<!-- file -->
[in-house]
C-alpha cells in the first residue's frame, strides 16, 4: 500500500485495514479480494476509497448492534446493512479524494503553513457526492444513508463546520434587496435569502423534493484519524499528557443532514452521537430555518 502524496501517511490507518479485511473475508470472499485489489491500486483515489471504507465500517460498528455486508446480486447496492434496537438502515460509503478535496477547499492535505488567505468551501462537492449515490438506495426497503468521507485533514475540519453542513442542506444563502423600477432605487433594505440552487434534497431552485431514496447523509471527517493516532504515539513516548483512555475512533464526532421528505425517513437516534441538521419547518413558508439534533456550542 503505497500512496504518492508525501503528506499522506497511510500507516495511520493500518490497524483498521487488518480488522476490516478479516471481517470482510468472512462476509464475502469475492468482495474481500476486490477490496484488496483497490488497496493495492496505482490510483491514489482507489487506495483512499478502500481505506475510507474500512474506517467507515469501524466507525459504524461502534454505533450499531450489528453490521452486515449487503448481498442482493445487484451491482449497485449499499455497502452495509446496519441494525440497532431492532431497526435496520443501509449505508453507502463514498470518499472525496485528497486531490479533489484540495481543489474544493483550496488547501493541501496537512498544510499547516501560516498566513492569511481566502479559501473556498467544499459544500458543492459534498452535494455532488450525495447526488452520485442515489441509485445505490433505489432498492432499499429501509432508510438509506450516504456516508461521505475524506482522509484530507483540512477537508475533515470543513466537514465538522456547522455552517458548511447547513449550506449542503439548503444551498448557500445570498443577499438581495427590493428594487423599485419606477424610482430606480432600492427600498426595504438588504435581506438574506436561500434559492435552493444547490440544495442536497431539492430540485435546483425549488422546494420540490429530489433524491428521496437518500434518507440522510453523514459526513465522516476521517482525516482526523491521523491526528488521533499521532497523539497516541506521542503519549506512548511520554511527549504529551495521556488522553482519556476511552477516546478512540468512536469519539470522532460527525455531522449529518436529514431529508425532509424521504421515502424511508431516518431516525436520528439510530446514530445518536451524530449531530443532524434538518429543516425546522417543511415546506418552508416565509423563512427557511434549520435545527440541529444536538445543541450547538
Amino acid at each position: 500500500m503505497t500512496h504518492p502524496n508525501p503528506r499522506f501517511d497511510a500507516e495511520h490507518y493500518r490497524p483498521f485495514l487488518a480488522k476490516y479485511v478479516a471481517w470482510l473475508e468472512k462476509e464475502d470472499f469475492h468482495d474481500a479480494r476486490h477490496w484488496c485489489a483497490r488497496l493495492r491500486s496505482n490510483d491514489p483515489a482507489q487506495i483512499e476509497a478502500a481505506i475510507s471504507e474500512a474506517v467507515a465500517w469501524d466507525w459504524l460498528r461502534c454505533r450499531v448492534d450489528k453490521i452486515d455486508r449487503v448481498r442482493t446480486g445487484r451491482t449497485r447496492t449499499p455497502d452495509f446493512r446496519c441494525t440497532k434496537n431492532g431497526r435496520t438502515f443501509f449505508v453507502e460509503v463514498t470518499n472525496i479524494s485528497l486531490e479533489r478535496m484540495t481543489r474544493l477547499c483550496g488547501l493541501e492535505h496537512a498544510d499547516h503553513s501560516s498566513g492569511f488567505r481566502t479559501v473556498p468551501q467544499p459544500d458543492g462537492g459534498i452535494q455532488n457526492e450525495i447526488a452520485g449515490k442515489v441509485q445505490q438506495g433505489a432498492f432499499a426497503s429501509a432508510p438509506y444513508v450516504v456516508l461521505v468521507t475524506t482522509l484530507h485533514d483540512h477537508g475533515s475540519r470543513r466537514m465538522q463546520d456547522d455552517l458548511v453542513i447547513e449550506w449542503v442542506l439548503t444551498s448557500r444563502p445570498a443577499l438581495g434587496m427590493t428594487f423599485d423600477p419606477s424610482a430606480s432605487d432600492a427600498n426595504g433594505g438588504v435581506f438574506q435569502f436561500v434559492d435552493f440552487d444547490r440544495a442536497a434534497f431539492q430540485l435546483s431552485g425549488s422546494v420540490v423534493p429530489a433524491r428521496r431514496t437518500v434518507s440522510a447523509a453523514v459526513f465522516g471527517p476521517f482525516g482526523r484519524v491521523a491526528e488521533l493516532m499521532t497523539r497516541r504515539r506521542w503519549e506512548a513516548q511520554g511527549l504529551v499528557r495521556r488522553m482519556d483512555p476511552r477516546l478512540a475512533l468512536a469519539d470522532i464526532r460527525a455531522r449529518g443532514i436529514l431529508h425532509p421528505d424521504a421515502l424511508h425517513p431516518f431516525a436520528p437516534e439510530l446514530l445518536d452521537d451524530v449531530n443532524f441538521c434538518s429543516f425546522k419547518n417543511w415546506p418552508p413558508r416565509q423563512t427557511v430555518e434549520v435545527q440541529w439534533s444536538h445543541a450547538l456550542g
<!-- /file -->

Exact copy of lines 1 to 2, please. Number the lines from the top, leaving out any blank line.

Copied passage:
[in-house]
C-alpha cells in the first residue's frame, strides 16, 4: 500500500485495514479480494476509497448492534446493512479524494503553513457526492444513508463546520434587496435569502423534493484519524499528557443532514452521537430555518 502524496501517511490507518479485511473475508470472499485489489491500486483515489471504507465500517460498528455486508446480486447496492434496537438502515460509503478535496477547499492535505488567505468551501462537492449515490438506495426497503468521507485533514475540519453542513442542506444563502423600477432605487433594505440552487434534497431552485431514496447523509471527517493516532504515539513516548483512555475512533464526532421528505425517513437516534441538521419547518413558508439534533456550542 503505497500512496504518492508525501503528506499522506497511510500507516495511520493500518490497524483498521487488518480488522476490516478479516471481517470482510468472512462476509464475502469475492468482495474481500476486490477490496484488496483497490488497496493495492496505482490510483491514489482507489487506495483512499478502500481505506475510507474500512474506517467507515469501524466507525459504524461502534454505533450499531450489528453490521452486515449487503448481498442482493445487484451491482449497485449499499455497502452495509446496519441494525440497532431492532431497526435496520443501509449505508453507502463514498470518499472525496485528497486531490479533489484540495481543489474544493483550496488547501493541501496537512498544510499547516501560516498566513492569511481566502479559501473556498467544499459544500458543492459534498452535494455532488450525495447526488452520485442515489441509485445505490433505489432498492432499499429501509432508510438509506450516504456516508461521505475524506482522509484530507483540512477537508475533515470543513466537514465538522456547522455552517458548511447547513449550506449542503439548503444551498448557500445570498443577499438581495427590493428594487423599485419606477424610482430606480432600492427600498426595504438588504435581506438574506436561500434559492435552493444547490440544495442536497431539492430540485435546483425549488422546494420540490429530489433524491428521496437518500434518507440522510453523514459526513465522516476521517482525516482526523491521523491526528488521533499521532497523539497516541506521542503519549506512548511520554511527549504529551495521556488522553482519556476511552477516546478512540468512536469519539470522532460527525455531522449529518436529514431529508425532509424521504421515502424511508431516518431516525436520528439510530446514530445518536451524530449531530443532524434538518429543516425546522417543511415546506418552508416565509423563512427557511434549520435545527440541529444536538445543541450547538